The Calibration process does not have to be time consuming. With the right systems in place, you will be prepared for any audit, as well as have the peace of mind that comes with protecting yourself from liability. For more information on how Accupoint Software can help simplify the calibration process, contact us today.
All certified organizations must strictly adhere to and comply with regulatory guidelines and requirements such as the ISO standards. However, too many organizations seem to take a cavalier attitude towards internal quality audits. Failure to maintain proper documentation and records of the process may ultimately lead to loss of certification and clients.
Internal Audits are vital to the longevity and success of a business enterprise. Today, internal quality audits take a holistic approach leveraging powerful auditing software capable of monitoring systems in real time.
In today’s post, Accupoint Software will illuminate some of the benefits of an effective internal quality audit process.
Quality internal audits help an organization identify areas that need improvement. The software evaluates the effectiveness of a management system and highlights areas in its functionality that require expansion.
Agent of Change
Internal audits compare the documentation practices in the organization with standards in the real world. If your organization is lagging behind, an internal review will compel your team to evolve into newer, more efficient practices.
Quality internal audits highlight security risks in your organization. As more organization utilize technology in their operations, information theft is becoming an increasingly intimidating security threat. Internal audits will identify sensitive areas of attack and help develop procedures and action items to address vulnerabilities.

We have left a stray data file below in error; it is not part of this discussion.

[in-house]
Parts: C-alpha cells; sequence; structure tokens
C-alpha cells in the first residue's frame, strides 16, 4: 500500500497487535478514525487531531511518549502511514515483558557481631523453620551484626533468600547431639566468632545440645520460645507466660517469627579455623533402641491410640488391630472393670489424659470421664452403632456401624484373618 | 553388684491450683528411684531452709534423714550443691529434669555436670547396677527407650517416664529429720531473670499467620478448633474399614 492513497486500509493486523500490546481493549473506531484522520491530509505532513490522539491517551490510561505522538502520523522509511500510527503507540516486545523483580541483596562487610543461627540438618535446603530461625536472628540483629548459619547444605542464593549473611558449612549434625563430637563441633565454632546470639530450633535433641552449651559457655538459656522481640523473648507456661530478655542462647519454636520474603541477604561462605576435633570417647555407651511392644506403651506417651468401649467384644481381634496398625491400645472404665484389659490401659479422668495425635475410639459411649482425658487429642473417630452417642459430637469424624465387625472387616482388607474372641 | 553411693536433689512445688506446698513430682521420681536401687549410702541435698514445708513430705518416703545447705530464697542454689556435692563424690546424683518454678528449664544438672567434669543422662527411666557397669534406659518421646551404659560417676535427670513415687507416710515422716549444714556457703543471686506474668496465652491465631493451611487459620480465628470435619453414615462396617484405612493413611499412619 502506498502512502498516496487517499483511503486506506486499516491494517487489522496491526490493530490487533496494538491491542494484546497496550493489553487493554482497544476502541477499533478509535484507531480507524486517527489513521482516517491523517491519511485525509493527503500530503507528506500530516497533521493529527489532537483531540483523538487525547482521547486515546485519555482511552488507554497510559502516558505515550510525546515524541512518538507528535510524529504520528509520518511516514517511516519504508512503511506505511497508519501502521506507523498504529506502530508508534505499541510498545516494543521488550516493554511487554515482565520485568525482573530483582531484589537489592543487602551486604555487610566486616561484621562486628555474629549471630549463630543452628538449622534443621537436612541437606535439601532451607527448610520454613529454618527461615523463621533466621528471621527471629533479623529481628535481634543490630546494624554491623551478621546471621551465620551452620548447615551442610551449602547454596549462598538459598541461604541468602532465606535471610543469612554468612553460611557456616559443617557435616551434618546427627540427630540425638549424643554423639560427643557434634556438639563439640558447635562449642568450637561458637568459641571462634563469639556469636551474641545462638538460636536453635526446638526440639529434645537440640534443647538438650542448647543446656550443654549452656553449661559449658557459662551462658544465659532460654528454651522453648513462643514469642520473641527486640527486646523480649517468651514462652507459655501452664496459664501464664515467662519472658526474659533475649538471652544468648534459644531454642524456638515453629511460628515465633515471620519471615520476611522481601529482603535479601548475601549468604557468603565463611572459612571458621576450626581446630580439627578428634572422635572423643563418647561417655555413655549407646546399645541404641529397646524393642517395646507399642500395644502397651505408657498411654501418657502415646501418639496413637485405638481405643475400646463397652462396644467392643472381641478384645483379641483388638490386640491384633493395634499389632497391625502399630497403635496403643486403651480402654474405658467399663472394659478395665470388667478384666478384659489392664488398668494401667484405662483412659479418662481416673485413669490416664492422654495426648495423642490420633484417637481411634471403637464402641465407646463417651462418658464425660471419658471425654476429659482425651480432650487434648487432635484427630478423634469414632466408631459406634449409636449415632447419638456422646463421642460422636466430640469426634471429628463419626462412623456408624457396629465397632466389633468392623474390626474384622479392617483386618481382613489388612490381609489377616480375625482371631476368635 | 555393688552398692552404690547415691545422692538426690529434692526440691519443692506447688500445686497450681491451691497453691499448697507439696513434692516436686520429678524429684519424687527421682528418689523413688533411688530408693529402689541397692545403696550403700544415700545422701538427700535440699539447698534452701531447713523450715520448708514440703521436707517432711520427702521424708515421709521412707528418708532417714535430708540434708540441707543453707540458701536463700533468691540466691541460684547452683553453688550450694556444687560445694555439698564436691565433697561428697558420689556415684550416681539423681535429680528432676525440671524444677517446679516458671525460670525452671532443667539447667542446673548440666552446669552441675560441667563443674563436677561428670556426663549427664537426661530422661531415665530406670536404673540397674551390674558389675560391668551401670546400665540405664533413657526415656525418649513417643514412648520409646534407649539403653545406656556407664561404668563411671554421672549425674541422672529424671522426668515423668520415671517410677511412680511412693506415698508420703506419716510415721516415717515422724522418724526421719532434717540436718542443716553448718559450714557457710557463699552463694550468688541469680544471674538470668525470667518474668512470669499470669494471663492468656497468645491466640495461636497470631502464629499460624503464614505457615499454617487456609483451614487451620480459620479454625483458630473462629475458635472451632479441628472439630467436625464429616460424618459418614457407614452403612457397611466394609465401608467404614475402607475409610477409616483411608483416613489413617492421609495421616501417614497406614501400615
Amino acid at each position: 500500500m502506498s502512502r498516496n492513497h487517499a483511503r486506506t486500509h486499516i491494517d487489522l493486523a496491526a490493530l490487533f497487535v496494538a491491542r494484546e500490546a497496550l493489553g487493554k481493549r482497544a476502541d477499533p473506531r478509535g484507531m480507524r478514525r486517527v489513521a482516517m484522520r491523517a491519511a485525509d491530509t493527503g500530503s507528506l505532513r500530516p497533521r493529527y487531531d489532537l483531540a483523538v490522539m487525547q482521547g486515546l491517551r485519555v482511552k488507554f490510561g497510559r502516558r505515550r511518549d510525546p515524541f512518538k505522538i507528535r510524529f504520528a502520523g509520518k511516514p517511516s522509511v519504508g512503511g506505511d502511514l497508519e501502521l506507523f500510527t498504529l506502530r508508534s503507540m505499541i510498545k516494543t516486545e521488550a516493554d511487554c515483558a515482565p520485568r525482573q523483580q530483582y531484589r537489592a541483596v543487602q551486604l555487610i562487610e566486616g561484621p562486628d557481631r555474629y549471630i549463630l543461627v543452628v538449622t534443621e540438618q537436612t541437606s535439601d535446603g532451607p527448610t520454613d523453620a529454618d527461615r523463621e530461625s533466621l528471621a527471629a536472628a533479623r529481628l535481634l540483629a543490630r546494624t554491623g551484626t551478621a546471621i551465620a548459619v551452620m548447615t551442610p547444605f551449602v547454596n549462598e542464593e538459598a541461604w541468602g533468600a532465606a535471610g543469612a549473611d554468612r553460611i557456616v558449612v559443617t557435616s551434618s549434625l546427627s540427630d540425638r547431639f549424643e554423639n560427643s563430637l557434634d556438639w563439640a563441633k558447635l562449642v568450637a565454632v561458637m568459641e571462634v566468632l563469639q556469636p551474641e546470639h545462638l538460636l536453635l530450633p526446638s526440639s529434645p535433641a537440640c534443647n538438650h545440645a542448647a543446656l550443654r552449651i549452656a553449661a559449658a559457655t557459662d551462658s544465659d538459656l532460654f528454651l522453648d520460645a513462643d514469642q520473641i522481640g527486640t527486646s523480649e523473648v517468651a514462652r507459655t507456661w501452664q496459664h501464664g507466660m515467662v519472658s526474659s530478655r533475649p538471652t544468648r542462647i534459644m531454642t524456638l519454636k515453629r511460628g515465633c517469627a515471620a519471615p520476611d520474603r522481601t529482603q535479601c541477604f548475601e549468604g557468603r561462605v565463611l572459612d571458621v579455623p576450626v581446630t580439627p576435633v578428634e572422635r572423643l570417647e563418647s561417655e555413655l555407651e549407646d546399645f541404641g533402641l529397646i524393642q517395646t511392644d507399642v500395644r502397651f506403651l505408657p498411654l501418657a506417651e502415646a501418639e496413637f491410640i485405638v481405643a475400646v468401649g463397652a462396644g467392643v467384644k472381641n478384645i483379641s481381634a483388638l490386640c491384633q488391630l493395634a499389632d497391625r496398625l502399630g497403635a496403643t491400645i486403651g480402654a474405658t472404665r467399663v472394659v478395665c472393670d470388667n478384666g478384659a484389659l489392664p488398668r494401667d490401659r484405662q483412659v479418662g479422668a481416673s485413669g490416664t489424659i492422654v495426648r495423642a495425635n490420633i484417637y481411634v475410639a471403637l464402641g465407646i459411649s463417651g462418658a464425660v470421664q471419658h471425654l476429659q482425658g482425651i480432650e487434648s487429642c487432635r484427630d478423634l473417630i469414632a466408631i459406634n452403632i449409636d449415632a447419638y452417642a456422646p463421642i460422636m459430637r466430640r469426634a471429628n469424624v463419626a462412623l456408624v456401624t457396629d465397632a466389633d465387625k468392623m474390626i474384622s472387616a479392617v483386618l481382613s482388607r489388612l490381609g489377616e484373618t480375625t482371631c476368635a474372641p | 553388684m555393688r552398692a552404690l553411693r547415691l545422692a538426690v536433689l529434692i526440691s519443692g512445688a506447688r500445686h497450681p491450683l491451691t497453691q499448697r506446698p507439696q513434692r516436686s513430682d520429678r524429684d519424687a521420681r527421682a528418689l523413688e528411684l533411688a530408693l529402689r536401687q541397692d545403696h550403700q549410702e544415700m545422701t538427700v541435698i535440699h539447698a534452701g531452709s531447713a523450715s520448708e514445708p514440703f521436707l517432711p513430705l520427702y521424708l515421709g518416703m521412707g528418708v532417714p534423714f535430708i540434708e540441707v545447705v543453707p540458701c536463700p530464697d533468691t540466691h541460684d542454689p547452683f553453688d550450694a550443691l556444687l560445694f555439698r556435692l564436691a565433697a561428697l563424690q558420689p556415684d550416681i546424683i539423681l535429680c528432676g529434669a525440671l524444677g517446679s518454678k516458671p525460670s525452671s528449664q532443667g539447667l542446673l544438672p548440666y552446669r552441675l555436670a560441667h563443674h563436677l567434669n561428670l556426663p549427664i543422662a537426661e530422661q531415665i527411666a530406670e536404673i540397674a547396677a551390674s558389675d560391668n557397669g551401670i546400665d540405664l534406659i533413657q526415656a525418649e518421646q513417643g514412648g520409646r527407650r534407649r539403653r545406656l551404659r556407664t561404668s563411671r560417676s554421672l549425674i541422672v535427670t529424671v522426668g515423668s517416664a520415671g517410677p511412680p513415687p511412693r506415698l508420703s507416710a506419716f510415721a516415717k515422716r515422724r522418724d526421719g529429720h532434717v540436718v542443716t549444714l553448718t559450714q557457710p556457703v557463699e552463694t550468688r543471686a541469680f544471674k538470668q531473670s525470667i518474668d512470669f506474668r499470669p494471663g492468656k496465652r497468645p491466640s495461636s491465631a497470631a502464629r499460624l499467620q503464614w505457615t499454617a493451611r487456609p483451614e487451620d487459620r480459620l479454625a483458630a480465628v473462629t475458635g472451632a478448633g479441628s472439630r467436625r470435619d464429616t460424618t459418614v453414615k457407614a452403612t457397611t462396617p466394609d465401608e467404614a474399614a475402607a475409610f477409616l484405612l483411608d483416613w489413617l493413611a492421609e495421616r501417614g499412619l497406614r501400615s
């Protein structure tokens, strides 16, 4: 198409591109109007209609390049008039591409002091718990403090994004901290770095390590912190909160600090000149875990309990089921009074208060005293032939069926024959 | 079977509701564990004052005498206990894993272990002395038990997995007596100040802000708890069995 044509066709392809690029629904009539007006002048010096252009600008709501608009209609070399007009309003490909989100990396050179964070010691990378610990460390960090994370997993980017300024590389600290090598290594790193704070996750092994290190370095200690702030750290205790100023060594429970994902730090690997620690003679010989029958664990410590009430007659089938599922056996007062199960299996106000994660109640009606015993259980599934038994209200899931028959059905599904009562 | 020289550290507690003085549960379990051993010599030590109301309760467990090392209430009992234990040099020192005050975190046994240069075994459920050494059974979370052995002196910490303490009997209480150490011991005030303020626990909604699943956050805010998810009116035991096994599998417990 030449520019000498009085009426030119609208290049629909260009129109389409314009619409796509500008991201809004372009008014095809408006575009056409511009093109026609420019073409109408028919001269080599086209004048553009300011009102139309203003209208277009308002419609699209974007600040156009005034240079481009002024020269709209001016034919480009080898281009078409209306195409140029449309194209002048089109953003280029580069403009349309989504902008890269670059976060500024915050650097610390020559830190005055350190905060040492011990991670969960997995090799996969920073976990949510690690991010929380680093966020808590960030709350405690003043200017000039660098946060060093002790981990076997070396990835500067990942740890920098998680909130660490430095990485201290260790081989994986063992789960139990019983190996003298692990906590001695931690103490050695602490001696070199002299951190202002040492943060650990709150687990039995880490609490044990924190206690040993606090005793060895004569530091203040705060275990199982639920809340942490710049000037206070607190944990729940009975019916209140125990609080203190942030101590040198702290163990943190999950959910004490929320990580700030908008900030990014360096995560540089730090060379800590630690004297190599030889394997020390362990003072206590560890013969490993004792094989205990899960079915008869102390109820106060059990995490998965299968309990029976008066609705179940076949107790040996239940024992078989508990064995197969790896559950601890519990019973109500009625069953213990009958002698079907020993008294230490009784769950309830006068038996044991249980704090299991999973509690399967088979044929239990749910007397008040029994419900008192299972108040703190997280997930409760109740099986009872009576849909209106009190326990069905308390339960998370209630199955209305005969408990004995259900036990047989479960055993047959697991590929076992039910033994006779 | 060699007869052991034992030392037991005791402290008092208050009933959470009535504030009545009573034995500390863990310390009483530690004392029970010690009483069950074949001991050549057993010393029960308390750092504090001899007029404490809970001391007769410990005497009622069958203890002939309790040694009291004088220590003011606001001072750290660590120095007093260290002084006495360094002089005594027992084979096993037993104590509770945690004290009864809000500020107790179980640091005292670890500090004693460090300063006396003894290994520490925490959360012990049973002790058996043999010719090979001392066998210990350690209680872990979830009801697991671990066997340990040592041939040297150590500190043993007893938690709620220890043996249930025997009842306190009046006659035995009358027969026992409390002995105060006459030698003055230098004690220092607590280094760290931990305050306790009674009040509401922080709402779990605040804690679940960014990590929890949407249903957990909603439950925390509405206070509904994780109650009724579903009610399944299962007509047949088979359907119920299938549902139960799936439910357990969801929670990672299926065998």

Internal quality audits help to identify inefficiencies and unnecessary waste. Identifying and correcting the source will lead to lower production costs and ultimately, higher profits.
Another benefit of the internal audit process is that a company can draft monitoring and assessment procedures. This involves guidelines of how and when to conduct routine assessments on the system.
For more information on how Accupoint can help streamline your internal audit process, please contact us today.
Your company's ability to promptly respond to your customers' needs hinges in great part upon your suppliers' efficiency. While price should always be a key consideration when evaluating suppliers, there are other factors that also should be considered. Below are five supplier evaluation best practices to help ensure that you select a capable, top-notch supplier.
1) Assess the supplier's resources and scalability. A supplier should have the manpower, tools, and facilities to support your company's continued growth. Additionally, the suppliers you choose should be able to handle large orders or requests without significant delays.
2) Visit the supplier's operations. A live visit to a supplier's headquarters can be an eye-opening experience. Ideally, you should choose suppliers with clean, well-illuminated, organized facilities. Equipment should be well maintained and employees should demonstrate keen attention to safety protocol.
3) Ask suppliers to outline their quality control procedures. Quality control procedures are vital to ensuring that products undergo a thorough inspection prior to dispatch. A good way to assess a supplier's commitment to quality control procedures is to find out if the supplier conducts internal audits on a regular basis.
4) Request references. A robust collection of glowing references from legitimate clients is a great indicator of a supplier's ability to meet your needs. Make sure that you contact each reference provided and ask whether the supplier was able to deliver products in accordance with cited promise dates.
5) Verify the supplier's certifications and accreditations. Industry certifications indicate that a supplier demonstrates a commitment to continued quality improvement and consistency in operations. Ideally, suppliers should possess ISO 9001 certification and Accredited Company Training Schemes (ACTS).
We invite you to contact us to learn more about our supply chain management solutions. We can help you separate the most accomplished suppliers from those that may not have the resources to promptly respond to your needs. We look forward to helping you expand your supplier network!